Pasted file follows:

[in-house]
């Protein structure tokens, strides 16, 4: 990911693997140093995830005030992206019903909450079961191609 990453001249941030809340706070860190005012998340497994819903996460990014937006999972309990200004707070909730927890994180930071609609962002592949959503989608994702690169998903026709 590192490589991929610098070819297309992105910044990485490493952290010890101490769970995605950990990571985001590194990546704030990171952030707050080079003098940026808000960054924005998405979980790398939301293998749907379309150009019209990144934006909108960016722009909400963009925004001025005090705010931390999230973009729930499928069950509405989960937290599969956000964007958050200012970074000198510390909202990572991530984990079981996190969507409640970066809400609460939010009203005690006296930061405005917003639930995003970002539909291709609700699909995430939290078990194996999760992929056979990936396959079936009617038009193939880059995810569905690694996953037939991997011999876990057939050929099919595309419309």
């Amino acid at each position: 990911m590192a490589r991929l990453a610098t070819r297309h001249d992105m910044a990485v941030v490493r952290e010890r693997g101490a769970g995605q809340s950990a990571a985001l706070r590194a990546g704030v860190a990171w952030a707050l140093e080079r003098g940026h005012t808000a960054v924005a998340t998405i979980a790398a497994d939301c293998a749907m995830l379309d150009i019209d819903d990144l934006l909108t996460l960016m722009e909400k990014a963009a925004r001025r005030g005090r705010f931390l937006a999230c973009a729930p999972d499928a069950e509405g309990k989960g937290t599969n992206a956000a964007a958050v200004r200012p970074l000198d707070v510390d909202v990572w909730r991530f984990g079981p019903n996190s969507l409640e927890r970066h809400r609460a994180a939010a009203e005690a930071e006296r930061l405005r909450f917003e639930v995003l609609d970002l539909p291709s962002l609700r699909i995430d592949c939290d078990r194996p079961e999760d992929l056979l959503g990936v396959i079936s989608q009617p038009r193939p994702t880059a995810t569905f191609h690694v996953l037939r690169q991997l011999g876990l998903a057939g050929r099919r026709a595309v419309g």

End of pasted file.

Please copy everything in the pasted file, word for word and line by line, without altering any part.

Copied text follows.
[in-house]
């Protein structure tokens, strides 16, 4: 990911693997140093995830005030992206019903909450079961191609 990453001249941030809340706070860190005012998340497994819903996460990014937006999972309990200004707070909730927890994180930071609609962002592949959503989608994702690169998903026709 590192490589991929610098070819297309992105910044990485490493952290010890101490769970995605950990990571985001590194990546704030990171952030707050080079003098940026808000960054924005998405979980790398939301293998749907379309150009019209990144934006909108960016722009909400963009925004001025005090705010931390999230973009729930499928069950509405989960937290599969956000964007958050200012970074000198510390909202990572991530984990079981996190969507409640970066809400609460939010009203005690006296930061405005917003639930995003970002539909291709609700699909995430939290078990194996999760992929056979990936396959079936009617038009193939880059995810569905690694996953037939991997011999876990057939050929099919595309419309």
């Amino acid at each position: 990911m590192a490589r991929l990453a610098t070819r297309h001249d992105m910044a990485v941030v490493r952290e010890r693997g101490a769970g995605q809340s950990a990571a985001l706070r590194a990546g704030v860190a990171w952030a707050l140093e080079r003098g940026h005012t808000a960054v924005a998340t998405i979980a790398a497994d939301c293998a749907m995830l379309d150009i019209d819903d990144l934006l909108t996460l960016m722009e909400k990014a963009a925004r001025r005030g005090r705010f931390l937006a999230c973009a729930p999972d499928a069950e509405g309990k989960g937290t599969n992206a956000a964007a958050v200004r200012p970074l000198d707070v510390d909202v990572w909730r991530f984990g079981p019903n996190s969507l409640e927890r970066h809400r609460a994180a939010a009203e005690a930071e006296r930061l405005r909450f917003e639930v995003l609609d970002l539909p291709s962002l609700r699909i995430d592949c939290d078990r194996p079961e999760d992929l056979l959503g990936v396959i079936s989608q009617p038009r193939p994702t880059a995810t569905f191609h690694v996953l037939r690169q991997l011999g876990l998903a057939g050929r099919r026709a595309v419309g």